Often, when we ask foreigners what they know about Nigeria, two subjects will come up. First is Nigeria’s entertainment industry - Nollywood and Nigerian pop music. The country’s entertainment industry is indeed something to be proud of. Unfortunately, the other subject that often surfaces is the issue of corruption - Internet scammers (yahoo boys) and corruption in politics and governance. This is evident from the many references to this in Hollywood movies and the glorification of the yahoo boy lifestyle in Nigerian popular music. Furthermore, Nigeria has continued to rank very low on Transparency International’s Corruption Perceptions Index, created in 1995. Nigeria’s current ranking is 146th out of 180 countries in the world. A poor score of 26 percent.
Nigeria’s notoriety for corruption and financial crimes has been amplified in the past few weeks. Three high-profile cases in the media have got everybody concerned and talking. The first is the case of Raymond Abass AKA Hushpuppi, a so called “Instagram Celebrity” who is facing charges of conspiring to launder millions of dollars from his cybercrime activities. The second is the arrest and investigation of EFCC’s Ibrahim Magu on various corruption allegations. Magu is ironically the Acting Head of the Economic and Financial Crimes Commission (EFCC), the leading anti-corruption body in the country. The third case is that of the Niger Delta Development Commission (NDDC). A public hearing is ongoing to investigate allegations of corruption and financial unruliness made by the Interim Management Committee (IMC) of the NDDC.
In all these instances, the alleged gangs show up at investigative fact-finding probes, courts, and public hearings with intrinsic disdain for the rule of law. They make frantic efforts to dramatize the whole issue. While under oath, they act out their drama as if being under oath does not mean anything in Nigeria's own democracy. The sad part is that nothing seems to happen afterwards in the pattern of prosecution or closure. Nigerians are simply treated to comedic extracts from the unfolding drama - names of the characters become associated with contemporary 'abusive' lingo, and caricature expressions find their ways to merchandizing and memorabilia. We say things like "if you Magu me, I go Malami you" or "if you Nunieh me, I go Akpabio you" and we wear expressive T-shirts with captured moments all around town.
Professional integrity and institutional integrity are a rarity today. The EFCC and NDDC cases demonstrate this perfectly. In all these cases, there is a tendency to deliberately distract Nigerians from the deeper implications of these problems. Or perhaps, solving the problem seems overwhelming enough and we find solace in our burgeoning creative and comedy industry. Whichever way we look at it, the fact that citizens are not acting to correct and reject these corruption situations perpetuates the "boiled-frog syndrome", a condition of gradual adjustment to external events until survival is no longer guaranteed.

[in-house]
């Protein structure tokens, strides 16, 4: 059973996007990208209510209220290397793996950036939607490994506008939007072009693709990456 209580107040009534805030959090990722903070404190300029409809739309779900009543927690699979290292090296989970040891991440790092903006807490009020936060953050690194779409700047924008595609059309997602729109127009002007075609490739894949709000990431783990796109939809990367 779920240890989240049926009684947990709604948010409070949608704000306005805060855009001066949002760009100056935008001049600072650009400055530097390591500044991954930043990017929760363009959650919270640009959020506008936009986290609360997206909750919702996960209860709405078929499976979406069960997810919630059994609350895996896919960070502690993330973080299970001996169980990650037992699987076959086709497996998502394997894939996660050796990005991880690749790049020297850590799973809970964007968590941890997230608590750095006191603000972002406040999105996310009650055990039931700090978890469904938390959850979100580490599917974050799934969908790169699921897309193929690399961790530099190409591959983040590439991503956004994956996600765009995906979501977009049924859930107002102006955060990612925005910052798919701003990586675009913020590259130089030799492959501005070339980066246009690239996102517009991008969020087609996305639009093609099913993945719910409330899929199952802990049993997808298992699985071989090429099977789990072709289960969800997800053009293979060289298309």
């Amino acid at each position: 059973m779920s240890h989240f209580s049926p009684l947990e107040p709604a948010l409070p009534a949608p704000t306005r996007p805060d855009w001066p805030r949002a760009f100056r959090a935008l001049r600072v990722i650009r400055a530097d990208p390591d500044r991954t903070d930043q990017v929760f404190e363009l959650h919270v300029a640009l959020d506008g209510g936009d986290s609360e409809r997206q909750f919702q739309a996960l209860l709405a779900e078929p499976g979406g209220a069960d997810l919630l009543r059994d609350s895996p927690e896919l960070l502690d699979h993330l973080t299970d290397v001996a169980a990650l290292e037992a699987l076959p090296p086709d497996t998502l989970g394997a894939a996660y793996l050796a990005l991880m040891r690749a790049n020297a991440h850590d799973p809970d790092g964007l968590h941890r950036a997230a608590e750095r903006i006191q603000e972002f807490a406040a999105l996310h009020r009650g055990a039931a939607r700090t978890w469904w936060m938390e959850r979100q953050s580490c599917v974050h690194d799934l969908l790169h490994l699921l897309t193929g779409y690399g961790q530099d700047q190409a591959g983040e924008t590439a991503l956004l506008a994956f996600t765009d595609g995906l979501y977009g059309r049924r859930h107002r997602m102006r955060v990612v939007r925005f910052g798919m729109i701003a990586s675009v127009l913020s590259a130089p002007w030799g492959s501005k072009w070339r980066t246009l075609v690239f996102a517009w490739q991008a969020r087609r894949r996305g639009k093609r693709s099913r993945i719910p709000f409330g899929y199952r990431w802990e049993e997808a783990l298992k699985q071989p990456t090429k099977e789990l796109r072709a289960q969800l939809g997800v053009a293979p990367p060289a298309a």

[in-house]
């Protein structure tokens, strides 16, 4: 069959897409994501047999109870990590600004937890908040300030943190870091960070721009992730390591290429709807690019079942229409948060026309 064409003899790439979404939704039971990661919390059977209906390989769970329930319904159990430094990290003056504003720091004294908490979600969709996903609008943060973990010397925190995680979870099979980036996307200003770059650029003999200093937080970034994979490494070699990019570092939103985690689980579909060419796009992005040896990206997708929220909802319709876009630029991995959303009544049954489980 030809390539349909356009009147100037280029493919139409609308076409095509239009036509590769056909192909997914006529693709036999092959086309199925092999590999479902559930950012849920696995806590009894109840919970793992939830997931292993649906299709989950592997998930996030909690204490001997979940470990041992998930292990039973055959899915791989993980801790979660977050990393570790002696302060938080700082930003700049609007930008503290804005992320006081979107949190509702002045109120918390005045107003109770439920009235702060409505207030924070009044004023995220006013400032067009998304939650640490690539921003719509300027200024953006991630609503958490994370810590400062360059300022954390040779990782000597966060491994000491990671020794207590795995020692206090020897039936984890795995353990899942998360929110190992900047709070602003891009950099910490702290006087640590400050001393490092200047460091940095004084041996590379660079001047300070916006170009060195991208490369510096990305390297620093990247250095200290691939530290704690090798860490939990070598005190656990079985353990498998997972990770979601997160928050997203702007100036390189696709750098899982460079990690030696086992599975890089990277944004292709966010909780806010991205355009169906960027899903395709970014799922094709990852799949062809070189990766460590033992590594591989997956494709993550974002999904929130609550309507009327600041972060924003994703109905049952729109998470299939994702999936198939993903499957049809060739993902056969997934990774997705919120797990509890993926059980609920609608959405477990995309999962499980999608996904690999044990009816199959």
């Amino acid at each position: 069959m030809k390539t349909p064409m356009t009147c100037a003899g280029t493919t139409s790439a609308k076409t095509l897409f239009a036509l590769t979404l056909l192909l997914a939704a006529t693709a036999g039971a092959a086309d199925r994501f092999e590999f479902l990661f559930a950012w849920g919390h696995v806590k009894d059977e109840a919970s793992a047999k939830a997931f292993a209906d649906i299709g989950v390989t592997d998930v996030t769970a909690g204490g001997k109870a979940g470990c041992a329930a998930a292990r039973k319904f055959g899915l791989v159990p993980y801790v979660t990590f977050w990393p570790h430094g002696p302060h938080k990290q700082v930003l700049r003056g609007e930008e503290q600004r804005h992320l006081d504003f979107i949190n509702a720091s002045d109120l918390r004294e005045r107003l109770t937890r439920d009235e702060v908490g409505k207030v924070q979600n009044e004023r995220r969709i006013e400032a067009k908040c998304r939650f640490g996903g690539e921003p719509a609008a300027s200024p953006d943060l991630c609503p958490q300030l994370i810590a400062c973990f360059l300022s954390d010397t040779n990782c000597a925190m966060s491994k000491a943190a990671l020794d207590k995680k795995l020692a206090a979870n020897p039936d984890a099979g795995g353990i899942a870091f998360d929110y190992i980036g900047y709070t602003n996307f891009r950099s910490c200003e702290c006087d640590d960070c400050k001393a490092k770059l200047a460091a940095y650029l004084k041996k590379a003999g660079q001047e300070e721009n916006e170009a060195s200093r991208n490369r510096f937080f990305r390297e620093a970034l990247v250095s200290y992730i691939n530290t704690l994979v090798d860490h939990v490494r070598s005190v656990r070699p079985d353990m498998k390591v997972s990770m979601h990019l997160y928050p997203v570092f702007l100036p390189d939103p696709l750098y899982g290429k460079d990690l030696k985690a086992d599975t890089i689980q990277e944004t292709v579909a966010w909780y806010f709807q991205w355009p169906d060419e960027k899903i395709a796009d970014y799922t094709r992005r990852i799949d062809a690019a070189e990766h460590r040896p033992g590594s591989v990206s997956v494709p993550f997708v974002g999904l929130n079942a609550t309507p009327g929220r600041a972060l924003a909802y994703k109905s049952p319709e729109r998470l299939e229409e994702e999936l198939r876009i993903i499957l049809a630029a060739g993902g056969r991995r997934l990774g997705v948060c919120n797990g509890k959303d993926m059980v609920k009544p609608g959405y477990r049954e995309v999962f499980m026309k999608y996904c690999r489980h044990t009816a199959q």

The Hushpuppi case reveals a lot about what young Nigerians value and how they view success. Prior to his arrest, the 37 year old Nigerian was an “Instagram celebrity”. What did he do to attract 2.4 million Instagram followers? He flaunted his lavish lifestyle wearing designer clothes and posing inside luxury jets, cars and mansions. What he did for a living was not important to his followers. The fact is, he was viewed as someone to be “followed” (emulated) and he was valued because he had the trappings of material wealth which many youths aspire to acquire. Indeed, is there any difference between what Hushpuppi did and what our leaders are doing? Hushpuppi is just the next generation of corrupt individuals building on the script he borrowed from his leaders. The script reads “Just get wealthy by any means necessary and you will be followed and valued.”
So how does a society that values material wealth above everything else, combat systematic corruption? Much of the literature on this matter focuses on building credible institutions to combat institutional corruption which is what we have in Nigeria - from local government to the highest level of power. Building these credible systems and processes does not happen overnight. Moreover, institutions are run by human beings. If the individuals are corrupt, the institutions will be corrupt also. We must therefore recruit a critical mass of professionals who have a track record of integrity and who will be quick to punish those who are corrupt.
To be sure, we have witnessed seemingly endless seasons of corruption in Nigeria. Not too long ago, we witnessed a similar drama between the Herman Hembe-led probe Committee and Arumah Oteh of the SEC. It is no gain-saying that since return to democracy, Nigeria has been bedevilled with a new character of corruption among her political elites. These ones have carefully studied the polity and simply weather the storm sometimes with unthinkable theatrics in a country supposedly governed by the rule of law.
Among thought leaders, there is hope that technology will be a saving grace in the fight to curb financial crime. If, for example, electronic platforms are built-in to manage aspects of government finances from salary payments to procurement activities, a digital paper trail will always be available as proof of transactions. It will provide a detailed account of how the transactions were conducted and by whom so that perpetrators can be identified. Supporting this will be the need to insert a solution on a foundation of acting together – where we the people takes on its rightful meaning, and where enough truly is what it means – enough.
Indeed, we must act now, or perish!